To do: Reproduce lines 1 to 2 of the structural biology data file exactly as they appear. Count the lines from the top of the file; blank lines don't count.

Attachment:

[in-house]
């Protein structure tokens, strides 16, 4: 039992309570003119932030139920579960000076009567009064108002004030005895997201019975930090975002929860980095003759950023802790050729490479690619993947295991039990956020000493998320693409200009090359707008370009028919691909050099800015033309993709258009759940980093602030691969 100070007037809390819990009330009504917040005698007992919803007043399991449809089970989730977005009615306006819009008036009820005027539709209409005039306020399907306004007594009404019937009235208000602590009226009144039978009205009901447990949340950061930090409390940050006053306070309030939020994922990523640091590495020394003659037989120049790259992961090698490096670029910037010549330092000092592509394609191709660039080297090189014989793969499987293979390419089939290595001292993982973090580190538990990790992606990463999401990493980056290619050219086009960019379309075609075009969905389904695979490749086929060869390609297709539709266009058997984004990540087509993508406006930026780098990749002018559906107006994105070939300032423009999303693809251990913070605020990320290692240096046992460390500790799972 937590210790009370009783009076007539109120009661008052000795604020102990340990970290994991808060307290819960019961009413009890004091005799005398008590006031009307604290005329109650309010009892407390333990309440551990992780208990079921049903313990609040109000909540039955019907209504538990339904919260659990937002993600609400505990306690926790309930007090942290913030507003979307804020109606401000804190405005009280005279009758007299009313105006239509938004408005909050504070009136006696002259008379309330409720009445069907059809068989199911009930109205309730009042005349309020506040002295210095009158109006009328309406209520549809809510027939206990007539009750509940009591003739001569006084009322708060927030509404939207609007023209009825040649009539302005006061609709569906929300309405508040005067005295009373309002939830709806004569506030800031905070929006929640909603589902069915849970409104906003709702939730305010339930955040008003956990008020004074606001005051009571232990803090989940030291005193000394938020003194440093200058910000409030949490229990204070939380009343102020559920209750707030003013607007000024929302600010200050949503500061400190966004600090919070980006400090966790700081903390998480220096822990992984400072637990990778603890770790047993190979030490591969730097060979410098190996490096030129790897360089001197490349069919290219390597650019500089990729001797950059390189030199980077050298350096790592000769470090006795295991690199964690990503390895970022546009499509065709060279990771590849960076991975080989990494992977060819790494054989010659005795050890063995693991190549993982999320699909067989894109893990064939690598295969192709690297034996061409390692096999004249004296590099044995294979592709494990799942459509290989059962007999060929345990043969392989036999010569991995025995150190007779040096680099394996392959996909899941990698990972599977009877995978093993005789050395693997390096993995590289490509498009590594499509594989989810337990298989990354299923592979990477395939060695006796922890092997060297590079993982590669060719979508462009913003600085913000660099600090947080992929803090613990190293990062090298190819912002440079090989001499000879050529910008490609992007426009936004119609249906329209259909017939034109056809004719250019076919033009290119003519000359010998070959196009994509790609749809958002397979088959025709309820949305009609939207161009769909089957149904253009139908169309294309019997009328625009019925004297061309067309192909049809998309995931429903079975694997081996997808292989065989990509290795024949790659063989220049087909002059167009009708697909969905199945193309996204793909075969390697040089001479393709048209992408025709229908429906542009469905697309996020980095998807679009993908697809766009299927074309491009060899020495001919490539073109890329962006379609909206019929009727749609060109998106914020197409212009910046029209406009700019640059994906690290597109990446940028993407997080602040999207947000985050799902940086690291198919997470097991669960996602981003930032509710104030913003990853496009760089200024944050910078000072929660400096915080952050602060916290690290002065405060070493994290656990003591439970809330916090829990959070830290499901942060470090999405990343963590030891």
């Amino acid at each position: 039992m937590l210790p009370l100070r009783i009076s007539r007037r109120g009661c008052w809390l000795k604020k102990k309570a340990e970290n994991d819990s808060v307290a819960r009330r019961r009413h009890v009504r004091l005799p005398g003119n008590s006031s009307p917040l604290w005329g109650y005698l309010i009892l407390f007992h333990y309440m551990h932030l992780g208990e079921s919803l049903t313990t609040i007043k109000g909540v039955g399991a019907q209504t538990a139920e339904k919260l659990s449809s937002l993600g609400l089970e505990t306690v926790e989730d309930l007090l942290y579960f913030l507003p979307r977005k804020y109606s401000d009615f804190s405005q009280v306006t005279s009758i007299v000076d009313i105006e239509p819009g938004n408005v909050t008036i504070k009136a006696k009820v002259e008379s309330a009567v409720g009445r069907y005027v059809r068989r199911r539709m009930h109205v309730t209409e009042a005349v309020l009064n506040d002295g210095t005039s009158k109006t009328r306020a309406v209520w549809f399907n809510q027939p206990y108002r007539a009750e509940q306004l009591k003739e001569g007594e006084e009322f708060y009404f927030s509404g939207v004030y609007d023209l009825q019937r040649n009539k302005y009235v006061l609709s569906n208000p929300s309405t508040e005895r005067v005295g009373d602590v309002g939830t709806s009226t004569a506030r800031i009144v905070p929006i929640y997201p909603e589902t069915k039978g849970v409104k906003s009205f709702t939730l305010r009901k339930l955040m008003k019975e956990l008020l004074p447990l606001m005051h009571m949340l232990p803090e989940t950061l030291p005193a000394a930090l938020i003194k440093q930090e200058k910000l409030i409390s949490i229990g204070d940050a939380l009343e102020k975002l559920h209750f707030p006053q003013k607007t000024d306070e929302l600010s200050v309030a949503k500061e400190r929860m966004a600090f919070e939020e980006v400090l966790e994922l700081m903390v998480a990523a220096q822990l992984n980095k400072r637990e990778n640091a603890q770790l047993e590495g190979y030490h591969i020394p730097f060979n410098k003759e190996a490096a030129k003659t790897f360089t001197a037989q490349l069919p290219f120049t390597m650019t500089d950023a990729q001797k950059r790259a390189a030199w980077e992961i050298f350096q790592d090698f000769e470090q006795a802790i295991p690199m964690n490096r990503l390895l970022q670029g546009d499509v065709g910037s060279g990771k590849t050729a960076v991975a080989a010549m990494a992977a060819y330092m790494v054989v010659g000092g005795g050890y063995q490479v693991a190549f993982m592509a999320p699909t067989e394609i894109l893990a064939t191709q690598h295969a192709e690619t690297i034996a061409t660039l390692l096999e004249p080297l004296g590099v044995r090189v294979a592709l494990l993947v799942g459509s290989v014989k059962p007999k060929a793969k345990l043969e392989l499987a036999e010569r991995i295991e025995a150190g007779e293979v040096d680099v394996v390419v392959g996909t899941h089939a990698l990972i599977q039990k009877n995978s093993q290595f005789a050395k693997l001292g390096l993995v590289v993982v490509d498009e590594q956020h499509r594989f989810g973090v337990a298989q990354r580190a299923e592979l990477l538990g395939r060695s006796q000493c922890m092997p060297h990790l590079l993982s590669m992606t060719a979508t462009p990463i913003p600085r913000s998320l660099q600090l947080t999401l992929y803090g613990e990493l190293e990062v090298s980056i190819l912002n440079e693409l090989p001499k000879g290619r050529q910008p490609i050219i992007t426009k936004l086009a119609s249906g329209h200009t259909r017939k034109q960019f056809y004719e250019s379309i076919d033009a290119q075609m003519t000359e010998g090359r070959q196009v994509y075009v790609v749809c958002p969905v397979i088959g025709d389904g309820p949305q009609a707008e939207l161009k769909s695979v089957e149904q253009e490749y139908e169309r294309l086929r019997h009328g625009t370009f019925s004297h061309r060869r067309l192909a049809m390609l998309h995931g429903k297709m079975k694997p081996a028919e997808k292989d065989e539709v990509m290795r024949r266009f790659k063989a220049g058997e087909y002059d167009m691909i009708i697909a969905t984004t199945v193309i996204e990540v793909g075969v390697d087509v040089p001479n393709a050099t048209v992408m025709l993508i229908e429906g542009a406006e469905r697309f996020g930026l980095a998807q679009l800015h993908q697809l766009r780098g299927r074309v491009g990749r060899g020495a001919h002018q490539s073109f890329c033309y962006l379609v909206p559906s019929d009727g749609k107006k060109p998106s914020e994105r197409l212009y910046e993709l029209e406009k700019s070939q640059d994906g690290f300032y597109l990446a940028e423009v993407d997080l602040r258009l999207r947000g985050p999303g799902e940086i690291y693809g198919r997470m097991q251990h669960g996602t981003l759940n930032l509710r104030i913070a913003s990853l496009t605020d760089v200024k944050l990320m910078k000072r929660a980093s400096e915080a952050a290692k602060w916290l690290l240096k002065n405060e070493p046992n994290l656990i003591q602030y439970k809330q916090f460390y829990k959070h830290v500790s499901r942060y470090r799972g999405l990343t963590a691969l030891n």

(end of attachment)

[in-house]
């Protein structure tokens, strides 16, 4: 039992309570003119932030139920579960000076009567009064108002004030005895997201019975930090975002929860980095003759950023802790050729490479690619993947295991039990956020000493998320693409200009090359707008370009028919691909050099800015033309993709258009759940980093602030691969 100070007037809390819990009330009504917040005698007992919803007043399991449809089970989730977005009615306006819009008036009820005027539709209409005039306020399907306004007594009404019937009235208000602590009226009144039978009205009901447990949340950061930090409390940050006053306070309030939020994922990523640091590495020394003659037989120049790259992961090698490096670029910037010549330092000092592509394609191709660039080297090189014989793969499987293979390419089939290595001292993982973090580190538990990790992606990463999401990493980056290619050219086009960019379309075609075009969905389904695979490749086929060869390609297709539709266009058997984004990540087509993508406006930026780098990749002018559906107006994105070939300032423009999303693809251990913070605020990320290692240096046992460390500790799972 937590210790009370009783009076007539109120009661008052000795604020102990340990970290994991808060307290819960019961009413009890004091005799005398008590006031009307604290005329109650309010009892407390333990309440551990992780208990079921049903313990609040109000909540039955019907209504538990339904919260659990937002993600609400505990306690926790309930007090942290913030507003979307804020109606401000804190405005009280005279009758007299009313105006239509938004408005909050504070009136006696002259008379309330409720009445069907059809068989199911009930109205309730009042005349309020506040002295210095009158109006009328309406209520549809809510027939206990007539009750509940009591003739001569006084009322708060927030509404939207609007023209009825040649009539302005006061609709569906929300309405508040005067005295009373309002939830709806004569506030800031905070929006929640909603589902069915849970409104906003709702939730305010339930955040008003956990008020004074606001005051009571232990803090989940030291005193000394938020003194440093200058910000409030949490229990204070939380009343102020559920209750707030003013607007000024929302600010200050949503500061400190966004600090919070980006400090966790700081903390998480220096822990992984400072637990990778603890770790047993190979030490591969730097060979410098190996490096030129790897360089001197490349069919290219390597650019500089990729001797950059390189030199980077050298350096790592000769470090006795295991690199964690990503390895970022546009499509065709060279990771590849960076991975080989990494992977060819790494054989010659005795050890063995693991190549993982999320699909067989894109893990064939690598295969192709690297034996061409390692096999004249004296590099044995294979592709494990799942459509290989059962007999060929345990043969392989036999010569991995025995150190007779040096680099394996392959996909899941990698990972599977009877995978093993005789050395693997390096993995590289490509498009590594499509594989989810337990298989990354299923592979990477395939060695006796922890092997060297590079993982590669060719979508462009913003600085913000660099600090947080992929803090613990190293990062090298190819912002440079090989001499000879050529910008490609992007426009936004119609249906329209259909017939034109056809004719250019076919033009290119003519000359010998070959196009994509790609749809958002397979088959025709309820949305009609939207161009769909089957149904253009139908169309294309019997009328625009019925004297061309067309192909049809998309995931429903079975694997081996997808292989065989990509290795024949790659063989220049087909002059167009009708697909969905199945193309996204793909075969390697040089001479393709048209992408025709229908429906542009469905697309996020980095998807679009993908697809766009299927074309491009060899020495001919490539073109890329962006379609909206019929009727749609060109998106914020197409212009910046029209406009700019640059994906690290597109990446940028993407997080602040999207947000985050799902940086690291198919997470097991669960996602981003930032509710104030913003990853496009760089200024944050910078000072929660400096915080952050602060916290690290002065405060070493994290656990003591439970809330916090829990959070830290499901942060470090999405990343963590030891």